That’s they dynamic I wanted to play with the two of them: Ben as a mentor figure for Jason. Even if they come at this from very, very different angles. Ben cares a lot about Jason, and back when Jason was working with him, he cared about Ben as well.
The other thing people have been talking about is that traditionally Bronze Tiger wore a very realistic mask, but with Brett Booth’s redesign, he seems much more a super powered villain. Is that another big change you wanted to bring to the New 52 version?
Yeah. When I started approaching the character, I was very much thinking about him in his classic form. But as we started talking about doing a new take, the way I ended up seeing him was that he was one of the best martial artists in the world before he could transform into a tiger creature. [Laughs] So that just gives him a lot more physical powerful with every punch. With or without the transformation, he’s one of the most dangerous guys in the DCU. But this adds a little flare and some more intrigue into the process of how he became Bronze Tiger. Those are stories where some will play out in this story and some will play out further on down the line.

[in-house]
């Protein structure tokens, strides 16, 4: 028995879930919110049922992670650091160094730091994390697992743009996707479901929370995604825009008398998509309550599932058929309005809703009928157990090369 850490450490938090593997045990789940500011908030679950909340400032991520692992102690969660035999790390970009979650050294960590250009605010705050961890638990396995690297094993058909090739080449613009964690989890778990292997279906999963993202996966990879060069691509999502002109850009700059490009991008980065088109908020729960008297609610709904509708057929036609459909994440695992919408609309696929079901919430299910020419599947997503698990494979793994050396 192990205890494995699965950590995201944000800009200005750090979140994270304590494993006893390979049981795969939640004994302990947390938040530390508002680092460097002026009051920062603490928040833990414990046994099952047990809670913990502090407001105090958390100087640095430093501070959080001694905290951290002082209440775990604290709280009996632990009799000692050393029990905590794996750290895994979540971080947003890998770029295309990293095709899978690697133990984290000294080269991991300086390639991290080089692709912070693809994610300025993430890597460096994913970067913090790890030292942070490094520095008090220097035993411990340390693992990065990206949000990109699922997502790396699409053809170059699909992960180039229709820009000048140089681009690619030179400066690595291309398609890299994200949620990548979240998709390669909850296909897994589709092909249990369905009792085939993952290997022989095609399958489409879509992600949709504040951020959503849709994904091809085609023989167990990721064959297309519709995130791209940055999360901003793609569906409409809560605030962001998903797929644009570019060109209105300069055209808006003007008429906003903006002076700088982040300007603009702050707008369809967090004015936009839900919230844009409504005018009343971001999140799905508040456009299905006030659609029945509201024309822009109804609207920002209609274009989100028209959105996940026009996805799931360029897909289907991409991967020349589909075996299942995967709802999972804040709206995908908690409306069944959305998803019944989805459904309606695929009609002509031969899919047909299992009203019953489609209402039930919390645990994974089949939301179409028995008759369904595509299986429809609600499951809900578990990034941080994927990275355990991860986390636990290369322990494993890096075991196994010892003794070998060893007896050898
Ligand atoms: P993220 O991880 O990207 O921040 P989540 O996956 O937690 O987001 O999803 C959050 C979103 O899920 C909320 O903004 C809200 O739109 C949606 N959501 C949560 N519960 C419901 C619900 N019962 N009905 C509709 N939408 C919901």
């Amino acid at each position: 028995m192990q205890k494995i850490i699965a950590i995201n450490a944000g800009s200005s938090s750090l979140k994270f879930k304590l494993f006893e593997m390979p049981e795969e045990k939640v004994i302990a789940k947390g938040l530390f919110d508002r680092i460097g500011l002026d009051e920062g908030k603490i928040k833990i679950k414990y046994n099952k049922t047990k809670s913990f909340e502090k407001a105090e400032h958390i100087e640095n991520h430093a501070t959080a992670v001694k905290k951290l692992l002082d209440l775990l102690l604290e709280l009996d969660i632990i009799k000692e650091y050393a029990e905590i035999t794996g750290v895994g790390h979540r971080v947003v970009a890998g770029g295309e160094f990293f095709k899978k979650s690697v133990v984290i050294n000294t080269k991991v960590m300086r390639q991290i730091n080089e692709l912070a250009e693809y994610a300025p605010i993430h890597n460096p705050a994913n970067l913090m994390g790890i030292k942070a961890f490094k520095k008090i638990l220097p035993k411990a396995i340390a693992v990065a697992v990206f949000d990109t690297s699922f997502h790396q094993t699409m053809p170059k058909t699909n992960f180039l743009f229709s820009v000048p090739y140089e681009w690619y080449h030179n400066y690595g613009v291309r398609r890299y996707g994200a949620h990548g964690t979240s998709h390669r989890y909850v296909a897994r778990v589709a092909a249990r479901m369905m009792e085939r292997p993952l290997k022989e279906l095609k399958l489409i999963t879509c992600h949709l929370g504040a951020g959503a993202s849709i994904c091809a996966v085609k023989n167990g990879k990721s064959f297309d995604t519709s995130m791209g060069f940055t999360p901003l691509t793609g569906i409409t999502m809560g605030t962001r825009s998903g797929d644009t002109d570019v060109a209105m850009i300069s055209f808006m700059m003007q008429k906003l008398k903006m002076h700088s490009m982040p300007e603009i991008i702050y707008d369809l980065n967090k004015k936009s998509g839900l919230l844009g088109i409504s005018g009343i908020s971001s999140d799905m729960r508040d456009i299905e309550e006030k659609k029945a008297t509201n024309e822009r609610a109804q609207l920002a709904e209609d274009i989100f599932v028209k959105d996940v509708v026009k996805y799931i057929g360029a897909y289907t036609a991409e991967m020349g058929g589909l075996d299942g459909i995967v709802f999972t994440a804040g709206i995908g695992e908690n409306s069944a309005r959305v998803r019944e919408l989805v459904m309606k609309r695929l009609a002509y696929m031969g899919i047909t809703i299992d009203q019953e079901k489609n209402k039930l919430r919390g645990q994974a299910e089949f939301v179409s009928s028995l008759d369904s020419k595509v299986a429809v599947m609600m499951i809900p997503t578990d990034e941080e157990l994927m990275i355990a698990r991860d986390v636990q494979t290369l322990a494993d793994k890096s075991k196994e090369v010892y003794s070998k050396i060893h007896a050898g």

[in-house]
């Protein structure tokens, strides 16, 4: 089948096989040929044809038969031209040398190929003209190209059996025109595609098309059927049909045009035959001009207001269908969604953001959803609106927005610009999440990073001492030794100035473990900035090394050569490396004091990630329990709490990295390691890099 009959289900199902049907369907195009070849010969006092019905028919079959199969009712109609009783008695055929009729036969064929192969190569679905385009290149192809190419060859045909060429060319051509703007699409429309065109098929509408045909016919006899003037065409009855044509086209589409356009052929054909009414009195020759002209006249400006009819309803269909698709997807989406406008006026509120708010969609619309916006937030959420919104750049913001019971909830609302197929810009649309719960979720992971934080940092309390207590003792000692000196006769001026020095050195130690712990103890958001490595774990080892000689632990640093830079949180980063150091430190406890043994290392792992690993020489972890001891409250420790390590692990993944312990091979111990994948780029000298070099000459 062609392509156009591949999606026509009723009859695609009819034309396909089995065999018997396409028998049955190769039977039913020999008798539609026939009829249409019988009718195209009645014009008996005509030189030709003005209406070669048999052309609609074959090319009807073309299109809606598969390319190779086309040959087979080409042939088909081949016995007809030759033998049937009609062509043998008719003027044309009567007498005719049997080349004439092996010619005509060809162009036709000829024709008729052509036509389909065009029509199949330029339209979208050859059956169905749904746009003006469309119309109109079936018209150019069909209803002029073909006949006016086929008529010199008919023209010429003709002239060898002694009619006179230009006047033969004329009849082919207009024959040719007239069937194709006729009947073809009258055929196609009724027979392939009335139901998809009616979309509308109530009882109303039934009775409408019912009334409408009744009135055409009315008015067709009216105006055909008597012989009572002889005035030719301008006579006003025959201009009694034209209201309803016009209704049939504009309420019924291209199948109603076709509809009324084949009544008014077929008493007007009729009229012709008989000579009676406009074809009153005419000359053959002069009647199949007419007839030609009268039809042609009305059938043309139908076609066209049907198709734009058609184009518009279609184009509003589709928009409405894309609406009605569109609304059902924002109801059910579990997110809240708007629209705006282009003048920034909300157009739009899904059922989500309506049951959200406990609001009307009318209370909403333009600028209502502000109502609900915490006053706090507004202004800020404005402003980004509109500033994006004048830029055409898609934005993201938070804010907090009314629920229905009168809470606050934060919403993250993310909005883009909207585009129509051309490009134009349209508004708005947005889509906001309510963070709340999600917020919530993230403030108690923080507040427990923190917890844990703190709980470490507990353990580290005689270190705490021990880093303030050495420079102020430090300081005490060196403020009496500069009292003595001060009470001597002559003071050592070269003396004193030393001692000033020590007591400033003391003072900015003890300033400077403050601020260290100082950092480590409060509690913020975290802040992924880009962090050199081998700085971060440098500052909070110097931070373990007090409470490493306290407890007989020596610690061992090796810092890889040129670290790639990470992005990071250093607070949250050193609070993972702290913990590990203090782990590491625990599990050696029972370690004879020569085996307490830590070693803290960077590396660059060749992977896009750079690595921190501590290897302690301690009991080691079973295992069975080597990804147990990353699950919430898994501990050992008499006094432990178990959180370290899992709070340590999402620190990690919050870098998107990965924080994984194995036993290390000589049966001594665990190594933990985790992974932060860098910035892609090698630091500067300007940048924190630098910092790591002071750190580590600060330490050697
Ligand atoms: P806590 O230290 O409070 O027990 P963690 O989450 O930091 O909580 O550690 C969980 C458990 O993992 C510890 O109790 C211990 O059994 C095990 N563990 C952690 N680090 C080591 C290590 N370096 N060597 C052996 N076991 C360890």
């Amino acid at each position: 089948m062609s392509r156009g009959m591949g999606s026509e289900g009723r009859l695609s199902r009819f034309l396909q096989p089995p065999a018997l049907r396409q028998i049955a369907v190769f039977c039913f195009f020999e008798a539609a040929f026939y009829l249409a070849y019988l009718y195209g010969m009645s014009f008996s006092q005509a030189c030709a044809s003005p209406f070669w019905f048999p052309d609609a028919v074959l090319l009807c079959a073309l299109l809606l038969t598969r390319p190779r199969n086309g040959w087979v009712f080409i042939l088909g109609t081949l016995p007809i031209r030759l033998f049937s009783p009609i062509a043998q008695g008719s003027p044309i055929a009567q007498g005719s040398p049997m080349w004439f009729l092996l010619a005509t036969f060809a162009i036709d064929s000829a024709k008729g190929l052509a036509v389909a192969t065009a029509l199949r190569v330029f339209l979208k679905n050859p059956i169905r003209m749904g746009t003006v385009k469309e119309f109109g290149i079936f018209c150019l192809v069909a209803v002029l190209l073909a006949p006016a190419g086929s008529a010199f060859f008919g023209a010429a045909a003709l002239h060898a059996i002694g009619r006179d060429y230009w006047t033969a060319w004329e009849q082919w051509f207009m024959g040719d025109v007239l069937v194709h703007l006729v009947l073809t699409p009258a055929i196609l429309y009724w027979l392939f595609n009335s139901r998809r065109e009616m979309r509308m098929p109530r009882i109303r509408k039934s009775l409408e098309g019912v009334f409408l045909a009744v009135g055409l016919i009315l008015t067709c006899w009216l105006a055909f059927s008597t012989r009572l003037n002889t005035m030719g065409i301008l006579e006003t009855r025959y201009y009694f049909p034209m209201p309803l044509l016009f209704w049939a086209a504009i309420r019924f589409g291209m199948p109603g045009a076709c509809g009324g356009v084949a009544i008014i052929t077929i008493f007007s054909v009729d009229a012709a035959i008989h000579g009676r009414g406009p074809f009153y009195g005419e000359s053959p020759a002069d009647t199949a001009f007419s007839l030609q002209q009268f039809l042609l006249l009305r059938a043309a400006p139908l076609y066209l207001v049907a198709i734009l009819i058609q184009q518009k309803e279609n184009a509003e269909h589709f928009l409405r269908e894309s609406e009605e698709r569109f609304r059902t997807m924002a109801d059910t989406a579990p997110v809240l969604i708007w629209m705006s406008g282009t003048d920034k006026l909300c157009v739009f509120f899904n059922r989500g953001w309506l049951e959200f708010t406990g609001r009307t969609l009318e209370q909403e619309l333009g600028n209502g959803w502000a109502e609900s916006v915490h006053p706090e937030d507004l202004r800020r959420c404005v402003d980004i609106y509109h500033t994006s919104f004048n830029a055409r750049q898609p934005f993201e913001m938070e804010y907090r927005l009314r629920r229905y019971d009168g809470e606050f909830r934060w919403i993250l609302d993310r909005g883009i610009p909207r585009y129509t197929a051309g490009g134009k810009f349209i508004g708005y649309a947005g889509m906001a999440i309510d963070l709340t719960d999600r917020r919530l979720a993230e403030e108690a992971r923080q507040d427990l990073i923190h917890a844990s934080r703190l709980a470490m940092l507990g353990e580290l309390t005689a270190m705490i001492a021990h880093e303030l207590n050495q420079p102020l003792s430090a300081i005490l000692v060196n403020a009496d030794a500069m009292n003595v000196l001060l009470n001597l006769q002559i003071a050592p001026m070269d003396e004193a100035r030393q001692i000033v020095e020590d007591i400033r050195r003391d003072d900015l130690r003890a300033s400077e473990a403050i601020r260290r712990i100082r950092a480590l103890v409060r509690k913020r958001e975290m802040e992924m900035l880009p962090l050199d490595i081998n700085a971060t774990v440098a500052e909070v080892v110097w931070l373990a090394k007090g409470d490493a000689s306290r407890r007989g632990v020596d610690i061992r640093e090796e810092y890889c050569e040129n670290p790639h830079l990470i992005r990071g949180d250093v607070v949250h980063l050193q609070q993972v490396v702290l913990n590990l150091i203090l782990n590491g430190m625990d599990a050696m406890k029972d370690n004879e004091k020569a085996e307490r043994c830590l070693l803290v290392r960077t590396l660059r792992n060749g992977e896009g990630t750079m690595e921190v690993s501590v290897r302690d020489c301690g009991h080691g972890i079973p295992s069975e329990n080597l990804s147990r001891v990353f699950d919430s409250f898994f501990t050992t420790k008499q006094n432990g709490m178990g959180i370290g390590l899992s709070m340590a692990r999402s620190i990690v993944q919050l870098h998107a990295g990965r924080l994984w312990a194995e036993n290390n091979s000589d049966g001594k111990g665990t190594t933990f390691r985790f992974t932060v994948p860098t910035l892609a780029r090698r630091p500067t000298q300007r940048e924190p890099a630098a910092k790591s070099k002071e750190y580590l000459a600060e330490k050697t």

The other redesigned character playing a part in this story is Cheshire, who is joining the League though she hasn’t been tied to the team in the past.